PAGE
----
Both sides have reason to want speedy Trump impeachment trial

Senators in both parties say there is incentive across the political spectrum to keep President TrumpDonald TrumpSacha Baron Cohen calls out 'danger of lies, hate and conspiracies' in Golden Globes speech Sorkin uses Abbie Hoffman quote to condemn Capitol violence: Democracy is 'something you do' Ex-Trump aide Pierson planning run for Congress MORE’s expected impeachment trial as short as possible, especially since his acquittal appears to be a foregone conclusion.

GOP senators say they want to give Trump ample time to present his defense and call witnesses, if necessary, but they would prefer to avoid burning up too much floor time and risking the awkward possibility of an impeachment trial overlapping with next year’s State of the Union address.

Some Senate Democrats worry about voters suffering from impeachment fatigue and the trial butting up against the Iowa caucuses. Senators are expected to attend the trial, and that would keep the chamber’s presidential candidates off the campaign trail.


At the same time, senators on both sides of the aisle recognize that an impeachment trial is one of the Senate’s most solemn duties and they need to show they are taking articles of impeachment seriously. But that doesn’t necessarily mean they want weeks to become months. 

“There may be a sense among Democrats as well as Republicans that it shouldn’t be extended,” said one Republican senator who requested anonymity to comment on the motivations of colleagues ahead of the trial. 

A Democratic senator warned that a lengthy impeachment trial effectively “freezes” the Democratic presidential primary by putting pressure on Sens. Elizabeth WarrenElizabeth WarrenSenate mulls changes to .9 trillion coronavirus bill Exclusive: How Obama went to bat for Warren Minimum wage setback revives progressive calls to nix Senate filibuster MORE (D-Mass.), Bernie SandersBernie SandersSenate Democrats nix 'Plan B' on minimum wage hike Senate mulls changes to .9 trillion coronavirus bill NFL's Justin Jackson praises Sanders for opposing Biden's USDA nominee MORE (I-Vt.), Amy KlobucharAmy KlobucharOpen-ended antitrust is an innovation killer FBI, DHS and Pentagon officials to testify on Capitol riot Five big takeaways on the Capitol security hearings MORE (D-Minn.) and other candidates to miss valuable campaign time.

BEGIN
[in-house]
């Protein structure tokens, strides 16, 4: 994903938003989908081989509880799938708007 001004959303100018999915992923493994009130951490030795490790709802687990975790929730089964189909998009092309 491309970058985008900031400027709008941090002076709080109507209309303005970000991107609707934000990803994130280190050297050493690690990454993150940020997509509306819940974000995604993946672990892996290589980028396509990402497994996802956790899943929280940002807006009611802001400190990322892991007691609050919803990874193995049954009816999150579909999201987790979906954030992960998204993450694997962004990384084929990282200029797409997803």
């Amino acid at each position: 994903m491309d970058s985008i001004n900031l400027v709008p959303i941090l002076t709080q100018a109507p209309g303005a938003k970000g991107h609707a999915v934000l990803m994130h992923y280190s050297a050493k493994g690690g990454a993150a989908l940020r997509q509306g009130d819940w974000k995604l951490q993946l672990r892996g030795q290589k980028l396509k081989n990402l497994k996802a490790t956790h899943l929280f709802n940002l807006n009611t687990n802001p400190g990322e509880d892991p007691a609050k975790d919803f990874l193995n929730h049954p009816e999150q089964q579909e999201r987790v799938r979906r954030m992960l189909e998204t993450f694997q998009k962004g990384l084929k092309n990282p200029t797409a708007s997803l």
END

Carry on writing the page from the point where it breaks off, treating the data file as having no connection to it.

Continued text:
“I think that people in New Hampshire and Iowa would say, ‘You should be doing your job.’ That’s what I think they would say and it’s a problem. It freezes the race,” said the Democratic senator. “I think both parties have incentive to try to get this wrapped up.”

“If you’re Trump, you want it over as fast as you can because he can say, ‘Look, I was acquitted, there was nothing,’” the Democratic lawmaker added.

A second Democratic senator said the impeachment trial should be wrapped up before the Iowa caucuses, scheduled for Feb. 3, because it would make the impeachment process look even more politicized if it overlapped with the primary season.

Some Democrats are worried about impeachment fatigue setting in among voters, noting that polling from last month showed independents and voters in swing states souring on the prospect of removing Trump from office.

Sen. Joe ManchinJoseph (Joe) ManchinSenate Democrats nix 'Plan B' on minimum wage hike Senate mulls changes to .9 trillion coronavirus bill Brown vows Democrats will 'find a way' to raise minimum wage MORE (D-W.Va.), a prominent centrist, said voters are already tiring of the partisan process. 

“People are fatigued now. Anything else that we do that drags this out further than need be, it just wears on people. Enough’s enough,” he said. 

Republican senators say they don’t want to cut short the trial prematurely, but they’re also cringing at the possibility of it running up against the State of the Union address.

“I think it would be awkward to have the State of the Union in the midst of such a trial,” said Sen. Marco RubioMarco Antonio RubioCPAC, all-in for Trump, is not what it used to be Watch live: Day 2 at CPAC DeSantis derides 'failed Republican establishment' at CPAC MORE (R-Fla.), who added that Trump’s address to Congress is likely to feel awkward anyway since the House is expected to impeach him later this month. 

Rubio said both sides could quickly reach agreement to hold a final up-or-down vote on impeachment, arguing that the underlying facts aren’t really in dispute.

“The president doesn’t deny, for example, talking to the president of Ukraine,” he said, noting the White House released a rough transcript of Trump’s July 25 conversation with Ukrainian President Volodymyr Zelensky that spurred the impeachment inquiry.


A second Republican senator who requested anonymity to talk about how colleagues feel about an extended trial agreed that holding the State of the Union during impeachment would be “awkward” but said it’s too early to know how much floor time is needed to weigh the charges against Trump.

The State of the Union address is typically held in January or early February. Former President Clinton's 1999 impeachment trial stretched from early January to Feb. 12.